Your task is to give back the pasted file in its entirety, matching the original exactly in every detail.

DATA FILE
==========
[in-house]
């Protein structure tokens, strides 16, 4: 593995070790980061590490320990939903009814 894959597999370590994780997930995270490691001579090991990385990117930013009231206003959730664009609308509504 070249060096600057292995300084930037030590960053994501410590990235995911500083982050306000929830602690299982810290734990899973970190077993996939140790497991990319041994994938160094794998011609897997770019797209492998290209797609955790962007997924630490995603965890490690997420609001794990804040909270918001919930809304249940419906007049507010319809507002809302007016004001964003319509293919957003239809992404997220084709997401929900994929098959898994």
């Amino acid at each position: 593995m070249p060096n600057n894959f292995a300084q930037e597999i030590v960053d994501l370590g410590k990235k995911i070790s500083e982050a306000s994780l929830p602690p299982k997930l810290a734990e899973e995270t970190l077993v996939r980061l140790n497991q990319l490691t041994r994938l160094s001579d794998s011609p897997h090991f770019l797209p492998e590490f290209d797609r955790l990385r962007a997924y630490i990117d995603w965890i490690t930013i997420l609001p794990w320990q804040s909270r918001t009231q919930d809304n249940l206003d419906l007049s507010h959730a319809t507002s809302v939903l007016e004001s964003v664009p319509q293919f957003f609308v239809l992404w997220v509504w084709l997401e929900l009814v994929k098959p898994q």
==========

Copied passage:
[in-house]
């Protein structure tokens, strides 16, 4: 593995070790980061590490320990939903009814 894959597999370590994780997930995270490691001579090991990385990117930013009231206003959730664009609308509504 070249060096600057292995300084930037030590960053994501410590990235995911500083982050306000929830602690299982810290734990899973970190077993996939140790497991990319041994994938160094794998011609897997770019797209492998290209797609955790962007997924630490995603965890490690997420609001794990804040909270918001919930809304249940419906007049507010319809507002809302007016004001964003319509293919957003239809992404997220084709997401929900994929098959898994």
């Amino acid at each position: 593995m070249p060096n600057n894959f292995a300084q930037e597999i030590v960053d994501l370590g410590k990235k995911i070790s500083e982050a306000s994780l929830p602690p299982k997930l810290a734990e899973e995270t970190l077993v996939r980061l140790n497991q990319l490691t041994r994938l160094s001579d794998s011609p897997h090991f770019l797209p492998e590490f290209d797609r955790l990385r962007a997924y630490i990117d995603w965890i490690t930013i997420l609001p794990w320990q804040s909270r918001t009231q919930d809304n249940l206003d419906l007049s507010h959730a319809t507002s809302v939903l007016e004001s964003v664009p319509q293919f957003f609308v239809l992404w997220v509504w084709l997401e929900l009814v994929k098959p898994q």